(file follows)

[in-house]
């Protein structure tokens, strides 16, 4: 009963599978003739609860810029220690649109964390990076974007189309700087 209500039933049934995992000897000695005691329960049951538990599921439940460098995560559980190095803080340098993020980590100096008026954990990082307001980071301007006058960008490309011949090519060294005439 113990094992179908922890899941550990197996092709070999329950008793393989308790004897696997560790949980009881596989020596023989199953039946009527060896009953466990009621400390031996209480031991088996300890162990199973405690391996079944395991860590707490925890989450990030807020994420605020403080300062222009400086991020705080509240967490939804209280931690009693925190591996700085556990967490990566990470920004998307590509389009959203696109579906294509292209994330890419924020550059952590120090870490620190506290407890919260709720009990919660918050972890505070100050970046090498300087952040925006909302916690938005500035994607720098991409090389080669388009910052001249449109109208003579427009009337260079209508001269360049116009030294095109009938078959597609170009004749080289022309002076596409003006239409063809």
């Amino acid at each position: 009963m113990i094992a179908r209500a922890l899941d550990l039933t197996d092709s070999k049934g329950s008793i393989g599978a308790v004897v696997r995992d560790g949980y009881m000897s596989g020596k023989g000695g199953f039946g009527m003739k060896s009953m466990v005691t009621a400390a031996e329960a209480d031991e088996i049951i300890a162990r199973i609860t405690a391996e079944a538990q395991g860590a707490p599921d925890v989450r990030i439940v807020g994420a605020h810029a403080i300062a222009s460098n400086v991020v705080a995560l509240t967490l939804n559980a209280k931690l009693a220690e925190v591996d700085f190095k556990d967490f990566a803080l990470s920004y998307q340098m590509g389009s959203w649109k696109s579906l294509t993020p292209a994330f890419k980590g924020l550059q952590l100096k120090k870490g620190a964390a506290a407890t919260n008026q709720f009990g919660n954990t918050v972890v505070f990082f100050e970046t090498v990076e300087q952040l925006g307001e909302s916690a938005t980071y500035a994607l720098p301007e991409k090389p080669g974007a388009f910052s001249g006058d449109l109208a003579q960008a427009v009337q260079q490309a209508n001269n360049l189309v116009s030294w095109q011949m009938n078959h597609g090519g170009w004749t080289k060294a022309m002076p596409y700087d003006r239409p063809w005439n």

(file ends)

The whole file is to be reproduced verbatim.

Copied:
[in-house]
């Protein structure tokens, strides 16, 4: 009963599978003739609860810029220690649109964390990076974007189309700087 209500039933049934995992000897000695005691329960049951538990599921439940460098995560559980190095803080340098993020980590100096008026954990990082307001980071301007006058960008490309011949090519060294005439 113990094992179908922890899941550990197996092709070999329950008793393989308790004897696997560790949980009881596989020596023989199953039946009527060896009953466990009621400390031996209480031991088996300890162990199973405690391996079944395991860590707490925890989450990030807020994420605020403080300062222009400086991020705080509240967490939804209280931690009693925190591996700085556990967490990566990470920004998307590509389009959203696109579906294509292209994330890419924020550059952590120090870490620190506290407890919260709720009990919660918050972890505070100050970046090498300087952040925006909302916690938005500035994607720098991409090389080669388009910052001249449109109208003579427009009337260079209508001269360049116009030294095109009938078959597609170009004749080289022309002076596409003006239409063809």
């Amino acid at each position: 009963m113990i094992a179908r209500a922890l899941d550990l039933t197996d092709s070999k049934g329950s008793i393989g599978a308790v004897v696997r995992d560790g949980y009881m000897s596989g020596k023989g000695g199953f039946g009527m003739k060896s009953m466990v005691t009621a400390a031996e329960a209480d031991e088996i049951i300890a162990r199973i609860t405690a391996e079944a538990q395991g860590a707490p599921d925890v989450r990030i439940v807020g994420a605020h810029a403080i300062a222009s460098n400086v991020v705080a995560l509240t967490l939804n559980a209280k931690l009693a220690e925190v591996d700085f190095k556990d967490f990566a803080l990470s920004y998307q340098m590509g389009s959203w649109k696109s579906l294509t993020p292209a994330f890419k980590g924020l550059q952590l100096k120090k870490g620190a964390a506290a407890t919260n008026q709720f009990g919660n954990t918050v972890v505070f990082f100050e970046t090498v990076e300087q952040l925006g307001e909302s916690a938005t980071y500035a994607l720098p301007e991409k090389p080669g974007a388009f910052s001249g006058d449109l109208a003579q960008a427009v009337q260079q490309a209508n001269n360049l189309v116009s030294w095109q011949m009938n078959h597609g090519g170009w004749t080289k060294a022309m002076p596409y700087d003006r239409p063809w005439n």